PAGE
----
• Ditto Saints Row and Forgive and Forget.
    • Also works by going into a Pay 'N Spray, even when the damn Army is chasing you (unless you have a vehicle they won't touch, or there is an APB on the mission vehicle). You'd almost think Chief Wiggum was leading the police in those games.
      • * car leaving Pay N' Spray* "Let him pass boys, we're looking for a blue car"
    • And then you have Chinatown Wars, while Pay 'N' Spray will remove your wanted level with a fresh coat of paint, they'll outright refuse to do so while there are any active cops or police cruisers in the vicinity. Police cruisers make up about a third of the traffic on Chinatown Wars take of Liberty City, and your chances of actually getting anywhere near a Pay 'N' Spray without cops trying to ram you off the road approach practically zero. Still, heat magically disappears if you trigger a mission, complete a mission, or walk into your safehouse and rest for six hours even in full view of the police, as it has from San Andreas.
  • Has been known to happen in Double Conquest maps in Battlefield 2142. One team will have the other down to only a few tickets until defeat while still having over a hundred left themselves, when a sudden strike from behind sweeps across the field capturing all their spawn points and wiping them out. Without anywhere to spawn, all those tickets are worth NOTHING. (Of course, this is very rare as a team which ends up that far behind on tickets most likely lacks the coordination to mount this kind of counterattack.)
  • In the Command and Conquer series (and many similar games), many missions just involve getting to a particular MacGuffin. Once you're actually at it, even if half the enemy army is about to converge at your position in what will surely be a one sided victory for them, the mission ends and you miraculously escape off-camera.
    • Except for that one mission in the first game where you have to escape with it: Nod mission 6.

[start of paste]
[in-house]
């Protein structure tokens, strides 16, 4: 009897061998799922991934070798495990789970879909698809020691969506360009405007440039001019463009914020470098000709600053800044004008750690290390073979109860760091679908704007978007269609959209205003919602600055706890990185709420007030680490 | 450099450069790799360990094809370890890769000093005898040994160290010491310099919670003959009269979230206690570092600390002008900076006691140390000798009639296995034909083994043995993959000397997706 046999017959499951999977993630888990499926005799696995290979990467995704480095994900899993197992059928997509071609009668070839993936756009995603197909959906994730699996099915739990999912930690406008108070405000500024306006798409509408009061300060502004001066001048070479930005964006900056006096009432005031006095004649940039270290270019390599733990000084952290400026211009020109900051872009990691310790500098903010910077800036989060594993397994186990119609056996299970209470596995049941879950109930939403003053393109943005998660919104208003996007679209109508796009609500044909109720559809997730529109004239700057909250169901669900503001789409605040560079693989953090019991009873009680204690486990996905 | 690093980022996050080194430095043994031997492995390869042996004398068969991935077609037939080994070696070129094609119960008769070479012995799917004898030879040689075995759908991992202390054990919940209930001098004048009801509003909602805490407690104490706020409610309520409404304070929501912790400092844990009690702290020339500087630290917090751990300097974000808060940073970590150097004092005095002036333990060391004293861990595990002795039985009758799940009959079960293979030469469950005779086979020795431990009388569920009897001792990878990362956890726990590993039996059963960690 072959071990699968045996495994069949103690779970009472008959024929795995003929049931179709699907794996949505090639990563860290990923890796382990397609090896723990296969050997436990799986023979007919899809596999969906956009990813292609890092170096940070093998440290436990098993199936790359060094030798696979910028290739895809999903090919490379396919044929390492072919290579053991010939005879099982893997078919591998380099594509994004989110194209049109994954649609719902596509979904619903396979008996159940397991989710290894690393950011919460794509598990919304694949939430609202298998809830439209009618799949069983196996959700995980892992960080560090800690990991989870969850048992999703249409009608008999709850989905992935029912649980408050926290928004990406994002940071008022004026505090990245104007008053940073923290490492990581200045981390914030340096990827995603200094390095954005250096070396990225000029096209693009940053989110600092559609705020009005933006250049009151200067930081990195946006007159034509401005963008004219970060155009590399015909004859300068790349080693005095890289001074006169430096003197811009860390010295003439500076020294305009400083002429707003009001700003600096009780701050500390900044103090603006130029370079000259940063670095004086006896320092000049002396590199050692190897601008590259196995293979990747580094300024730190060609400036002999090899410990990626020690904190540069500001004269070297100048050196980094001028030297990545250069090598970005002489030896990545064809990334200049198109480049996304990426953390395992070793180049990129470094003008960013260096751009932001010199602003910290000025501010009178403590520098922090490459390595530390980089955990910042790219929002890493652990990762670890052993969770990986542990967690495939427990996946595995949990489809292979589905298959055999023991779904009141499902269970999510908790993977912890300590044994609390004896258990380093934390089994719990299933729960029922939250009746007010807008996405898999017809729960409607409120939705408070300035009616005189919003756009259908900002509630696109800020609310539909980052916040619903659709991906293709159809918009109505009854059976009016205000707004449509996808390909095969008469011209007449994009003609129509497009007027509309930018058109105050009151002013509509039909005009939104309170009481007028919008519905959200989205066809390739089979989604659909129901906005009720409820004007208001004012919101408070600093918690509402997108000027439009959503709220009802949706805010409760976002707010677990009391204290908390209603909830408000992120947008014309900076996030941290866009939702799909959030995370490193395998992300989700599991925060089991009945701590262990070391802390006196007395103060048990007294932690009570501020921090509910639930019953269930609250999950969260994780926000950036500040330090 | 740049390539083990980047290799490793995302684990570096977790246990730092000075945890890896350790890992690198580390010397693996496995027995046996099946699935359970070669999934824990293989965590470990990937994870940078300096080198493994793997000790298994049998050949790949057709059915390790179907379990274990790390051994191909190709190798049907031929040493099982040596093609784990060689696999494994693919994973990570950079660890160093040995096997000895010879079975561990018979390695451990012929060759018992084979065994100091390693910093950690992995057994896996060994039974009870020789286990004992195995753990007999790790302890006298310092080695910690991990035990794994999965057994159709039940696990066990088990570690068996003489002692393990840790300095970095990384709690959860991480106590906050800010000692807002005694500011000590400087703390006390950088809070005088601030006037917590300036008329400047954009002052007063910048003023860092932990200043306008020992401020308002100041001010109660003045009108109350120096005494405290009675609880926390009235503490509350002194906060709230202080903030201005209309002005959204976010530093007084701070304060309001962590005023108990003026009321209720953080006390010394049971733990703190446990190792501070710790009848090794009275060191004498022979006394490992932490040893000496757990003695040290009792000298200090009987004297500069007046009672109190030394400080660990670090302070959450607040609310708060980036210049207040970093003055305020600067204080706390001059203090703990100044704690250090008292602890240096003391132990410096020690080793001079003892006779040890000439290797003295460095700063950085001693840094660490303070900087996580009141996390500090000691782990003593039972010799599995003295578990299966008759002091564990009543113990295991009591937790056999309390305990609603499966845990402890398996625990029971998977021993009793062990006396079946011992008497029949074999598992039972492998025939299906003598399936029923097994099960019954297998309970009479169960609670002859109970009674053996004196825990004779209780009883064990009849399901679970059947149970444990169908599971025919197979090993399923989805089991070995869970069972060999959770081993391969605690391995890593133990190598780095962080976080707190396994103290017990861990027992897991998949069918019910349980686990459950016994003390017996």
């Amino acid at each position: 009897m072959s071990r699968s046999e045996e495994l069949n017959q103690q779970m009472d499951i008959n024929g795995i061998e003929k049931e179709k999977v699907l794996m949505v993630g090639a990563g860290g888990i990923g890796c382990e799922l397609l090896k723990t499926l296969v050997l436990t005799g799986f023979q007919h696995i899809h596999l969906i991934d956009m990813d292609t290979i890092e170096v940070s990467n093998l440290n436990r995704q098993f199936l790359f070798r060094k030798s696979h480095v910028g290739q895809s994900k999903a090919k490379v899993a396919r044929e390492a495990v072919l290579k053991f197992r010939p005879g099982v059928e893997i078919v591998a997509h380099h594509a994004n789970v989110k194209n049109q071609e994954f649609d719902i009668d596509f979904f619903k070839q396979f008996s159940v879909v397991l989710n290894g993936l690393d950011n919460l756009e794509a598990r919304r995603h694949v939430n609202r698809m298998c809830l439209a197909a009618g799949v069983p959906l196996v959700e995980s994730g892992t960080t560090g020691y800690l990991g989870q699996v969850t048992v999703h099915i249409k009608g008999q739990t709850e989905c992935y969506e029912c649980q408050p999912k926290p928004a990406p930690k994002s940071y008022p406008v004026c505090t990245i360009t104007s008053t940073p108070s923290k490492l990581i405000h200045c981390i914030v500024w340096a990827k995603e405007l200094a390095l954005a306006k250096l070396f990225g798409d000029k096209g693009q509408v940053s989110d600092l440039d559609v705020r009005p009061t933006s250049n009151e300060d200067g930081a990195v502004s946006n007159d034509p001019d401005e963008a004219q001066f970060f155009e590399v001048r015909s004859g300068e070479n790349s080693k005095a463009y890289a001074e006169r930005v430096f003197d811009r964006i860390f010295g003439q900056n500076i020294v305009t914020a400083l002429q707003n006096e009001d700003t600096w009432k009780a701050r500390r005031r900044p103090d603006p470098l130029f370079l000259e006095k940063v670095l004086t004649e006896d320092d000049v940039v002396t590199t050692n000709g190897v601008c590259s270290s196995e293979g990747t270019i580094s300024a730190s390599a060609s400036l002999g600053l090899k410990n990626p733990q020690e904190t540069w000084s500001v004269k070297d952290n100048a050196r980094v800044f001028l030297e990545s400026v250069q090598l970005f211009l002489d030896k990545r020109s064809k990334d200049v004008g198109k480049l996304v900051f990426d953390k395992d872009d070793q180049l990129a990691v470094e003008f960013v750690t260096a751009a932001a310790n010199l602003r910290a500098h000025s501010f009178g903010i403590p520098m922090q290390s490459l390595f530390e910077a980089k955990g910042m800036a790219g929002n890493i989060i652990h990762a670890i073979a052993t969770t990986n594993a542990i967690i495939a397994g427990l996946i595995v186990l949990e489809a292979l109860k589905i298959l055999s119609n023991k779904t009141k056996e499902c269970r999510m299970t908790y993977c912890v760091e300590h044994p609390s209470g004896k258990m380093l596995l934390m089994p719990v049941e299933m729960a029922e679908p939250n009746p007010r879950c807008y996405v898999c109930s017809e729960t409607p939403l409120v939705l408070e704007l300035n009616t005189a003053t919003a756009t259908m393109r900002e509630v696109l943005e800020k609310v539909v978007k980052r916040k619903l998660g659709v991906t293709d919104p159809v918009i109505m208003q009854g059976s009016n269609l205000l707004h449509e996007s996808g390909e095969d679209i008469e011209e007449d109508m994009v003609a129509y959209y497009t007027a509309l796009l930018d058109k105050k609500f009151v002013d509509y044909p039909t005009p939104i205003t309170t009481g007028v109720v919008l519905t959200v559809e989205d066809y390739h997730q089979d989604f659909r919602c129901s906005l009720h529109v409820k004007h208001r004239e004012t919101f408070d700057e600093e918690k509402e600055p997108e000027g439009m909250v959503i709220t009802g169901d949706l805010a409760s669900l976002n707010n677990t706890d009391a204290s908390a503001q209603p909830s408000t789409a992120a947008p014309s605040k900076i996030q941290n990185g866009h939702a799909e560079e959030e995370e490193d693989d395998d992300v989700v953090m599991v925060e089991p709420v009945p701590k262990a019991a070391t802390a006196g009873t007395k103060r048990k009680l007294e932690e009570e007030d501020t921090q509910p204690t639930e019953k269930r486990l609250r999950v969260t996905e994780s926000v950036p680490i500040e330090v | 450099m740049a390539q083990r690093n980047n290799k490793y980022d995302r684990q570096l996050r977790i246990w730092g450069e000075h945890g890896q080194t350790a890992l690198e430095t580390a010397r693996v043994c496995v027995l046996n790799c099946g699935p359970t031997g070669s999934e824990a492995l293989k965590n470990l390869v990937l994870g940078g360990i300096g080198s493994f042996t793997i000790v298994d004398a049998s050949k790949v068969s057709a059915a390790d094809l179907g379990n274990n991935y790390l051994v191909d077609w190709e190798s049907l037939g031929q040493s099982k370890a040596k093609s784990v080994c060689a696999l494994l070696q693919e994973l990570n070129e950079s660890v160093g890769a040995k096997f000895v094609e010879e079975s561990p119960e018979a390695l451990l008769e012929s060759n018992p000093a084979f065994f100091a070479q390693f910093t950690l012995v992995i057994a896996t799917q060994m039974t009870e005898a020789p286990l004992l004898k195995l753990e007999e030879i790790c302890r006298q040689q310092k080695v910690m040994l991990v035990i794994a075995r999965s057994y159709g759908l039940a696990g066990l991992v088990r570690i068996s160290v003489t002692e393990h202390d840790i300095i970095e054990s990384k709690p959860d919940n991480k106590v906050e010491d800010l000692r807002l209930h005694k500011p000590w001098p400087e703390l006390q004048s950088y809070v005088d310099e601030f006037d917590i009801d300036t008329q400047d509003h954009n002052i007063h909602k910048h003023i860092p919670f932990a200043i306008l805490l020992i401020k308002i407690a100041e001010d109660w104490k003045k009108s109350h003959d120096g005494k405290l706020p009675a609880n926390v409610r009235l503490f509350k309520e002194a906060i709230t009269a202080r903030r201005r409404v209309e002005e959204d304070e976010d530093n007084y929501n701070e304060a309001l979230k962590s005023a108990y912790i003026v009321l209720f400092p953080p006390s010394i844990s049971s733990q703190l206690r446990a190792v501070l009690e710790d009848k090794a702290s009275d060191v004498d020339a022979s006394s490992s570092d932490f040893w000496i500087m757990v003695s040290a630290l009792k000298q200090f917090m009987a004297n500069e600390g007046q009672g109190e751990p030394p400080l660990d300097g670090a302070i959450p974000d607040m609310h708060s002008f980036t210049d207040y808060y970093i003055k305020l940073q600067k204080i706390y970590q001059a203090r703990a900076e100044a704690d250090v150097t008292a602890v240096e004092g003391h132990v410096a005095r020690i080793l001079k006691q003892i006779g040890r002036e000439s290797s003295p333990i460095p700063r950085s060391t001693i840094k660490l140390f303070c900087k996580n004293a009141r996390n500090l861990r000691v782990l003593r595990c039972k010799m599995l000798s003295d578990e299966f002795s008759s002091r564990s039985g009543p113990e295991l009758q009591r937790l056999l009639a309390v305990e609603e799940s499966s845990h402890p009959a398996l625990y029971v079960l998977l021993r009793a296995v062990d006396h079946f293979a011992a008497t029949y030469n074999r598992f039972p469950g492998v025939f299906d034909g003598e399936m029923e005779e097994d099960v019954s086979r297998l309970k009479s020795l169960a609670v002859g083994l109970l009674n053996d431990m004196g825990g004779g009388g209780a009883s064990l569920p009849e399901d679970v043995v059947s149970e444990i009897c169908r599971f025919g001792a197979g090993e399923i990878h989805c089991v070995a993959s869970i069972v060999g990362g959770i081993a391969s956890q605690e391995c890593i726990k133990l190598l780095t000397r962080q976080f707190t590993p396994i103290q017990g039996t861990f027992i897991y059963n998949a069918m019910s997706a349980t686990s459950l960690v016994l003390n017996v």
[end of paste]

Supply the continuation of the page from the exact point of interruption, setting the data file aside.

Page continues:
• Averted in Red Alert 2, where lose conditions are checked even after the victory banner is shown; one Allied mission requires using Tanya to destroy a few key buildings in a Soviet base, and Tanya can be overrun and killed if you complete your objective without clearing out the enemies (especially attack dogs) nearby - the victory banner is shown and cheering starts, then Tanya dies and the Mission Failed banner appears over the victory banner and you must start the mission over.
  • In Outpost 2, every mission is a race against time. If you're playing as Eden, the bacterial nightmare called the Blight encroaches on the map and starts destroying your base, consuming it entirely if you dawdle, resulting in an automatic mission failure. Plymouth faces a similar threat from volcanic activity: If you take too long, you'll get swamped by lava. The thing is, even if the Blight or the lava is just a tile or two away from your Command Center, if you can otherwise fulfill the mission conditions, your colonists are all packed up and ready to escape before the disaster consumes everything.
    • The game does attempt to avert this somewhat - a constant requirement across all base building missions in the Outpost 2 campaign is to be sure you have enough evacuation transports constructed for your current population, and have materials for the new colony already loaded into trucks and ready to leave at a moment's notice. If this isn't the case, either by not building them or the transports somehow getting destroyed, victory will not occur. Indeed, in the closing missions, you're reminded to keep your population at a steady figure, too, lest people be left behind. Not to mention, a big part of one mission is a non-optional mercy objective to kidnap/rescue the enemy's children, since you're leaving behind the other colony to die.
  • The Disgaea series has the seldom seen "Stage Clear" Geo Effect, which does Exactly What It Says on the Tin (though you have to end your turn first).
    • On the other hand, there's also the (thankfully) just as rare "Game Over" Geo Effect and/or (in Disgaea 2 Cursed Memories) Dark Sun Curse.
  • In Final Fantasy XII Revenant Wings often requires you to take advantage of this. One particular mission does it twice.
  • Many battles in Final Fantasy Tactics just require defeating one specific enemy. If you can do that, even if you're down to your last man and the next enemy barrage will definitely kill him, you automatically win.
    • In Final Fantasy Tactics a 2 you have to follow the judge's rule for the match to get bonuses and sometimes to win at all, but since it doesn't acknowledge a law being broken until the turn it was broken on ends you can break the law without penalty as long as you end the fight on that turn.